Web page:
In this video, Dr. Gwen Graham of EKU shows of her family heirloom – a slave doll named Buttercup. She wanted to share this doll with her f2f and online students without bringing in the physical doll, and perhaps damaging it in the process. The doll will be available to students via this video and interactive 3D model interface.
To make this augmentation possible, original doll was scanned into a 3D model, converted to a .FBX file, and used in this video lecture via Augmeted Reality interface.
This video explains the beginnings of the African American art with the use of Augmented Reality. This model (ship) is built using Google Sketchup, and used with Metaio AR software to augment and design the final scene. Dr. Graham used the marker to explain various parts of the travel African slaves had to endure while being transported to America.
This is the most recent AR project we completed, and which focuses on Early Child Sensorimotor Development. Project is a part of the OTS 515/715, taught by Dr. Leslie Hardman, and it introduces the culminating project students need to complete for this class. The final project consists of students creating and adapting a classroom area for the children with special needs.
This brief presentation covers Constructivist learning theory and its alignment with augmented reality. Brief literature review is included to explain how learners may learn with AR, and several examples of our previous work are included to support the research findings and best practices when using AR for educational purposes.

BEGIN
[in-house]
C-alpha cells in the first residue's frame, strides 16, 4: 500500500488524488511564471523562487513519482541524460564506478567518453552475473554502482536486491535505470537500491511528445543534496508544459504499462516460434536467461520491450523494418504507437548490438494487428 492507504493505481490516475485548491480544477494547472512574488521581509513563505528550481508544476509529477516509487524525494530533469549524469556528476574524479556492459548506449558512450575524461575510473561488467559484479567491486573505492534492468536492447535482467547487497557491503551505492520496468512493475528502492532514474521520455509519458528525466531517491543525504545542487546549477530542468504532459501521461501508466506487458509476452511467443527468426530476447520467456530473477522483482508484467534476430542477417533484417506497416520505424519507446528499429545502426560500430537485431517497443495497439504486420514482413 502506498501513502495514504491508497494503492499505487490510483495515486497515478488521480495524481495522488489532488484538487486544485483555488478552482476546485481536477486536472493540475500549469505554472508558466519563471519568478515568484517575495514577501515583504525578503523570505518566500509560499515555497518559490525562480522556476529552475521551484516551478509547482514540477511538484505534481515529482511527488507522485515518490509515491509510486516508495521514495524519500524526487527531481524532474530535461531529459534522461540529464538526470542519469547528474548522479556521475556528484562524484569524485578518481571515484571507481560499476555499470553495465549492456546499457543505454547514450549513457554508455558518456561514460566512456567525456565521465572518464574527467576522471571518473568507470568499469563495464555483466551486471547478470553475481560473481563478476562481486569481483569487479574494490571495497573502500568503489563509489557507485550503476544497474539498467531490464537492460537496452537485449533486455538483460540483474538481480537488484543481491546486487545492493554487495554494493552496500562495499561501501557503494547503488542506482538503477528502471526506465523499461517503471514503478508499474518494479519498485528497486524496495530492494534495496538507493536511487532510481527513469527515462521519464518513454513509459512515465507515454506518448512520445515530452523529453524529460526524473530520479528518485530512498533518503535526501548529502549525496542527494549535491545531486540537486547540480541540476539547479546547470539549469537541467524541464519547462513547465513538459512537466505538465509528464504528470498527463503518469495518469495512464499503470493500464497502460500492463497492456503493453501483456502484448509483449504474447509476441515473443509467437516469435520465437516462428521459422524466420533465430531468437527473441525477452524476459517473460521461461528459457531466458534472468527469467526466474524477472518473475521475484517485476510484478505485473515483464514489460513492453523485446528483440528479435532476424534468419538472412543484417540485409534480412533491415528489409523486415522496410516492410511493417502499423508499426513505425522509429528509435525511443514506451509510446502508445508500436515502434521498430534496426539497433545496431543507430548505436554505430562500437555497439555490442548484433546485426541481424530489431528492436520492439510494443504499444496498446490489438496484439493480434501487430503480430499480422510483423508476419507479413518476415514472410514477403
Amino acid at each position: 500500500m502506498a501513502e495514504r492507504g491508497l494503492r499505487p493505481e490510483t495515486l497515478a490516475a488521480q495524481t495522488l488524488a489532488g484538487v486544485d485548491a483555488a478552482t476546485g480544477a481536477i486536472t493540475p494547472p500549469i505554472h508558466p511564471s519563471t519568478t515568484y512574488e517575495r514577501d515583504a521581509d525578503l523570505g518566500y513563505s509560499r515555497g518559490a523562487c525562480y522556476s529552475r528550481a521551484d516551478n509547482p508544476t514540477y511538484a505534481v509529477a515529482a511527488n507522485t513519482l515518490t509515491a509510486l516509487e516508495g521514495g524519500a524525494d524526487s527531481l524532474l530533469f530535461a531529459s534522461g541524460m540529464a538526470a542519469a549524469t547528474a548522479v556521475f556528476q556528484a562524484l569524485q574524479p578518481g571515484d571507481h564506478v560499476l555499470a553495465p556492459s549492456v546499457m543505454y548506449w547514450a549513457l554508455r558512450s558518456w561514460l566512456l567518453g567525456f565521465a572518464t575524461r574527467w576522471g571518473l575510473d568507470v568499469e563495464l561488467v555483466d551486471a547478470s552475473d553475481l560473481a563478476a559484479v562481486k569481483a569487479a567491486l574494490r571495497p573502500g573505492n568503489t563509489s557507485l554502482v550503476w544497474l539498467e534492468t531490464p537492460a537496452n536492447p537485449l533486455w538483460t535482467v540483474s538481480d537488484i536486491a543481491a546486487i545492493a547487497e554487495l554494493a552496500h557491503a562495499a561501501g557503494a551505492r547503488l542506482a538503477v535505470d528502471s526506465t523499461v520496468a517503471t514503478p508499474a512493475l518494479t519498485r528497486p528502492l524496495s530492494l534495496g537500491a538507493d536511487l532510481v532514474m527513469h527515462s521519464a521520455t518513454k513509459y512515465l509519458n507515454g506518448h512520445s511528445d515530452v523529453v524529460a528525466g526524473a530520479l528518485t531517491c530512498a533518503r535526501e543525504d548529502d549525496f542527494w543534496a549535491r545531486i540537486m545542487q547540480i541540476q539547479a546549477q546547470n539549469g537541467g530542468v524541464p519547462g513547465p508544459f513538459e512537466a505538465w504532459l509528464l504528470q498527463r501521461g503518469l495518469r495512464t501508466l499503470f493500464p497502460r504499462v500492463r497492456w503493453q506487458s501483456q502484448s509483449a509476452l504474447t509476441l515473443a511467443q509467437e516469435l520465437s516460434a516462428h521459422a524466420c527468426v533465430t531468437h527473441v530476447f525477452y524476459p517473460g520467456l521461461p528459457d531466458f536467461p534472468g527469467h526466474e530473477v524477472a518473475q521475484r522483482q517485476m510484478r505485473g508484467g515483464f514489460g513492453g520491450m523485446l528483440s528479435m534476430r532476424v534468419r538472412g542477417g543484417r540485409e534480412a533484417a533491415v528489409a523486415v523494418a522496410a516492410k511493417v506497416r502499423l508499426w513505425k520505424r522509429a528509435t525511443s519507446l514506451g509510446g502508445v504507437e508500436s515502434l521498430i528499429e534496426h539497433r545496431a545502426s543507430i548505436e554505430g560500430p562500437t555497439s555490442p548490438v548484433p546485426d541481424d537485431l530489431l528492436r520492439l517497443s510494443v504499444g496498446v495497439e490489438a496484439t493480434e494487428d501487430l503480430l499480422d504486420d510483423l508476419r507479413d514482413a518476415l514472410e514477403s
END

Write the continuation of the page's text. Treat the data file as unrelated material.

Google recently announced project Tango – a 3D mapping framework that will allow for simple scanning and virtual generation of a real world 3D environment. This project falls in the category of several sensing applications that utilize sensors such as Microsoft’s Kinect and PrimeSense’s 3D, Pelican Imaging, Softkinetic, and PMD that has emerged in the recent years.
Project Tango includes SDK and a phone like sensing device that is similar to Kinect in functionality, although it appears to be missing a depth sensor and texture projector. These sensors allow the phone to make over a quarter million 3D measurements every second, updating its position and orientation in real-time, combining that data into a single 3D model of the space around the user.